In the province of Brittany, France, a dog breed evolved through the breeding by the local farmer/peasants between English and Irish setters with a small local French spaniel. It’s the breed today in the United States known as the Brittany. It is recognized in other places of the world as the Brittany spaniel.
Those early breedings resulted in the Brittany being a leggy pointing dog, standing about twenty-inches at the shoulder, and weighing thirty to forty pounds with medium length of hair. They are the smallest of all the pointing dogs. Colors were and are white/orange, white/liver, with various concentrations of the color, in addition roan with the two colors and also tri-color. The majority of Brittanys are born with a full-length tail that is docked soon after whelping. Some others are born with a naturally bobbed-tail. The Brittany is known for its keen nose and ability to find birds; they are known to be a tough dog with excellent retrieving abilities. They are great family pets, intelligent, loyal to their master, close working hunting dogs — although when developed for field trials, they range greater in horseback events.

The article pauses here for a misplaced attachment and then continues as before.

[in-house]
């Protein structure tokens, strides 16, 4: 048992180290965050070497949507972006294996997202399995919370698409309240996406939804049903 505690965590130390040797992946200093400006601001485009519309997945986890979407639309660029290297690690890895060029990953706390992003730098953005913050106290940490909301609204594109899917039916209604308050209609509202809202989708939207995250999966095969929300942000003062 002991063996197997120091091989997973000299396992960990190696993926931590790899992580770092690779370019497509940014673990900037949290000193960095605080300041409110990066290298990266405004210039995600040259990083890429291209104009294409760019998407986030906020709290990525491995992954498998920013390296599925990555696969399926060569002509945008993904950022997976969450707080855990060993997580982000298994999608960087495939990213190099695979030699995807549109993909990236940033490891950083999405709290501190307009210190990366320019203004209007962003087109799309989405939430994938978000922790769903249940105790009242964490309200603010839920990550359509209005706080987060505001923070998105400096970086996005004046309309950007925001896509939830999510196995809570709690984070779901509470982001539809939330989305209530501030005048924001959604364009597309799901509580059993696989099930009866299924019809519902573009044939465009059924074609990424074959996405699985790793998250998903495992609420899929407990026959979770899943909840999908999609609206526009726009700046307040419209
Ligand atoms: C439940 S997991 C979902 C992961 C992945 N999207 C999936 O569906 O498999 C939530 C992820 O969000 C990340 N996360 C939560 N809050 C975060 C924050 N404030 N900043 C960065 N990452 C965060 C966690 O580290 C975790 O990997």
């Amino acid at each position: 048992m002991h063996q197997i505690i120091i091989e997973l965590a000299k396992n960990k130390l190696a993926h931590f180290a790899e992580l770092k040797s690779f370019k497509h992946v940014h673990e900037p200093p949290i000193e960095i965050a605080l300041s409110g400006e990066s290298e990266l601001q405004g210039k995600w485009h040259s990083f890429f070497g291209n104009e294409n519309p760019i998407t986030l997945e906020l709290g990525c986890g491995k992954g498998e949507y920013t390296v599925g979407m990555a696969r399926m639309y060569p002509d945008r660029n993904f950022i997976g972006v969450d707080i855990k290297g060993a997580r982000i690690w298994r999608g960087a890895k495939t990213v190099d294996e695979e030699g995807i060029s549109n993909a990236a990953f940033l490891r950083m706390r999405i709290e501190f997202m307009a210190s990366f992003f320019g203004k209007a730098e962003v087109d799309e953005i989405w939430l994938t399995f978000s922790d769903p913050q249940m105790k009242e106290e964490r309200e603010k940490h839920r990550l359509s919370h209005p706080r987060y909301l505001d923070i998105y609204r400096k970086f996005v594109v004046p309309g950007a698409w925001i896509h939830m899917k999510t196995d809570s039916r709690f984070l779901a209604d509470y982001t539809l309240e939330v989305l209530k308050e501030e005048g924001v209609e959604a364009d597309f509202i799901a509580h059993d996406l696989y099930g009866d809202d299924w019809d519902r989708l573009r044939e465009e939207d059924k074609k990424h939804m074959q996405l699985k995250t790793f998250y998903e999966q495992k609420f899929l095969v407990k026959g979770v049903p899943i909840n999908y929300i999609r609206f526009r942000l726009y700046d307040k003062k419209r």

The earliest record of the Brittany coming to the United States was in 1912. In the 1930s there were more sportsman who brought the breed to America primarily for hunting purposes. The American Kennel Club formally recognized the breed in 1934. The first all Brittany field trial was held in 1939. Following in 1944, final approval was given by AKC for the breed and its newly formed American Brittany Club. The Brittany, in addition to its popularity as a hunting and field trial dog, has performed equally well in the competition of the show arena. More than any other pointing breed, the Brittany has the greatest number of dual field/show champions.
— Dave Webb